Intel has finally officially revealed its range of 14nm Coffee Lake desktop CPUs, including what they tout as their "best gaming processor ever". The Coffee Lake revision of Intel's 14nm process provides up to 25% performance improvement in frame rates over their previous-gen Kaby Lake equivalents.

“We are laser-focused on giving the enthusiast community the ultimate desktop experience, from chart-topping performance to a platform that can flex with their needs,” said Anand Srivatsa, general manager of the Desktop Platform Group at Intel. “Our 8th Gen Intel Core desktop processors deliver tremendous improvements across the board and – for gamers, in particular– offer an unbeatable experience.”

The Intel Coffee Lake family includes the first ever 6-core Intel Core i5 desktop CPUs thanks to the Intel Core i5-8600K and the Intel Core i5-8400. Down at the bottom, Intel has also provided its first-ever quad-core Core i3 CPUs, spearheaded by the Intel Core i3-8350K, unlocked for overclocking. Each unlocked CPU (denoted by the 'K' suffix) will also be capable of higher levels of overclocking than ever before, and per core overclocking is now possible.

We'll start at the top with the Intel Core i7-8700K. This is the CPU that Intel touts as its fastest ever gaming processor. Packing six cores and 12 threads, the i7-8700K features a Base Clock of 3.7GHz and a single core boost of up to 4.7GHz. It should be great for playing Forza Motorsport 7 then. Overclocking all cores results in a 4.3GHz Boost Clock; around 16% faster than the Base Clock. It'll set you back $359, which is around the same price as AMD's 8-core/16-thread Ryzen 7 1700X.

For those happier with lower clock speeds, you can now get a hexa-core CPU from Intel for less than $200, which is pleasing to see. The Intel Core i5-8400 may lack a little of the raw performance of the i5-8600K, but for those looking for a cheap 6-core for non-gaming applications, $182 seems like a steal.

Intel's price competition with AMD Ryzen continues right on down to the Core i3s, both of which are now quad-core. The Core i3-8350K looks like a fantastic budget buy for gamers, while the $117 Core i3-8100 means we can very realistically build a capable 1080p gaming PC for around $400-$500 with a bit of shopping around.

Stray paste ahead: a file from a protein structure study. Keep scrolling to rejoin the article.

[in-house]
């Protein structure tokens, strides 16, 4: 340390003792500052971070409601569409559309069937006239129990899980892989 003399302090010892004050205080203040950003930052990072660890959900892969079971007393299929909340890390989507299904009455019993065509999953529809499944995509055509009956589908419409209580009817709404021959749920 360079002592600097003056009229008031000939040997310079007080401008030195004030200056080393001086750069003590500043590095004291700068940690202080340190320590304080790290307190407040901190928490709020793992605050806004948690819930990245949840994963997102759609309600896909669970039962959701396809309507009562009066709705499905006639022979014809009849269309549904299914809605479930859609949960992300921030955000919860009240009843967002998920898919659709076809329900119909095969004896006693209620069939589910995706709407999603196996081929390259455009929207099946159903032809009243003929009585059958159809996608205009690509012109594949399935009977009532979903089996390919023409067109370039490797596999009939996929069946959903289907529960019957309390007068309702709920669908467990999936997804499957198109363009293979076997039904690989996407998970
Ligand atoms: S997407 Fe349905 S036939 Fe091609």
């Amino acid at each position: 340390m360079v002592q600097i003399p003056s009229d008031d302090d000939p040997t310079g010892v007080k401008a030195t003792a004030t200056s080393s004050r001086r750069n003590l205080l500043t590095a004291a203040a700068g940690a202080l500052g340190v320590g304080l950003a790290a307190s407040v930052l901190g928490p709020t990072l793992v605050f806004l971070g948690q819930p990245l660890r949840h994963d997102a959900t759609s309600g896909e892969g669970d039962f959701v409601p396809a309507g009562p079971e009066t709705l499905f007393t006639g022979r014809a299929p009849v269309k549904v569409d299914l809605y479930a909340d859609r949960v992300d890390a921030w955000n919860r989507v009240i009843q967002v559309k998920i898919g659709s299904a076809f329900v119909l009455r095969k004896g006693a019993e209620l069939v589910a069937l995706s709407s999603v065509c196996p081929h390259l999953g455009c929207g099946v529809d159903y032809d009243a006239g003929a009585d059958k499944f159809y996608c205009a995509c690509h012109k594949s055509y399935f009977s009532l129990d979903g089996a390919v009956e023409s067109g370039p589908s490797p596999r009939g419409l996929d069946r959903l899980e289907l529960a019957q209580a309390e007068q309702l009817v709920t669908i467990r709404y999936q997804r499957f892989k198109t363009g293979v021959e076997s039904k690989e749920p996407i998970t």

All in all, this is an impressive, and, more importantly, a well-priced new line-up of CPUs from Intel. We've no doubt got AMD to thank on that front. After years of waiting in the wings, they finally managed to light a fire up Intel's behind with Ryzen.

The 8th Gen Intel Coffee Lake Core CPUs will be available to buy from October 5th.


Cores (Threads) Base Clock Boost Clock GPU L3 Cache TDP Memory Support Socket  
Single Core Dual Core Quad Core Hexa Core  
Intel Core i7 8700K 6 (12) 3.7 GHz 4.7 GHz 4.6 GHz 4.4 GHz 4.3 GHz UHD Graphics
12 MB 95 W DDR4-2666 LGA 1151 $359
Intel Core i7 8700 3.2 GHz 4.6 GHz 4.5 GHz 4.3 GHz 4.3 GHz 65 W $303
Intel Core i5 8600K 6 (6) 3.6 GHz 4.3 GHz 4.2 GHz 4.2 GHz 4.1 GHz 9 MB 95 W DDR4-2666 $257
Intel Core i5 8400 2.8 GHz 4.0 GHz 3.9 GHz 3.9 GHz 3.8 GHz 65 W $182
Intel Core i3 8350K 4 (4) 4.0 GHz N/A 8 MB 91 W DDR4-2400 $168
Intel Core i3 8100 3.6 GHz 6 MB 65 W $117

Original Story - Sep-06-2017: Intel 8th Gen Coffee Lake CPUs to Launch in October 2017

Intel’s just hosted a behind-the-scenes Facebook live stream, finding some time for a cheeky tease of the release date for its 8th Gen Intel Core Coffee Lake processors. While Gregory Bryant, senior vice president, was having a chat about Intel 8th Gen CPUs, he placed down a coffee cup with the word ‘October’ emblazoned across. Hinting much?

Don’t worry, that’s not all. Another Intel employee in the background is also sipping from a cup of coffee with ‘10.2017’ written on it. Either Intel be trollin', or we’re powering towards a next-gen CPU launch next month. My money’s on the latter.

Somewhat confusingly, the 8th Gen of Intel Core processors will consist of a mixture of Kaby Lake, Coffee Lake and Cannonlake. This kind of flies in the face of the typical generations we’ve come to expect, splitting the CPUs across architectures and, in the case of Cannonlake, even process nodes. Previously, and CPUs of the same generation would same the same CPU microarchitecture and process node.

The 8th Gen Kaby Lake chips will be the domain of new mobile chips, while Coffee Lake is where we’ll find the newest crop of desktop processors. So far we know of a total six different desktop Coffee Lake CPUs, including the first ever quad-core i3’s with the Intel Core i3-8350K and the Intel Core i3-8100. Lastly there are the Cannonlake 8th Gen Intel Core CPUs, making the actual next-gen jump to the 10nm fabrication process at some point in 2018.

It’s quite difficult to gauge just where the initial Coffee Lake CPUs will fall on the performance scale, but it’s a further optimisation rather than the dramatic improvement we expect from Cannonlake. That doesn’t stop Intel claiming some people will be “seeing a 13x performance improvement”, provided they’ve got a “five-year-old PC or older” of course. Some curiously transparent spin on offer there.


Source: PCGamesN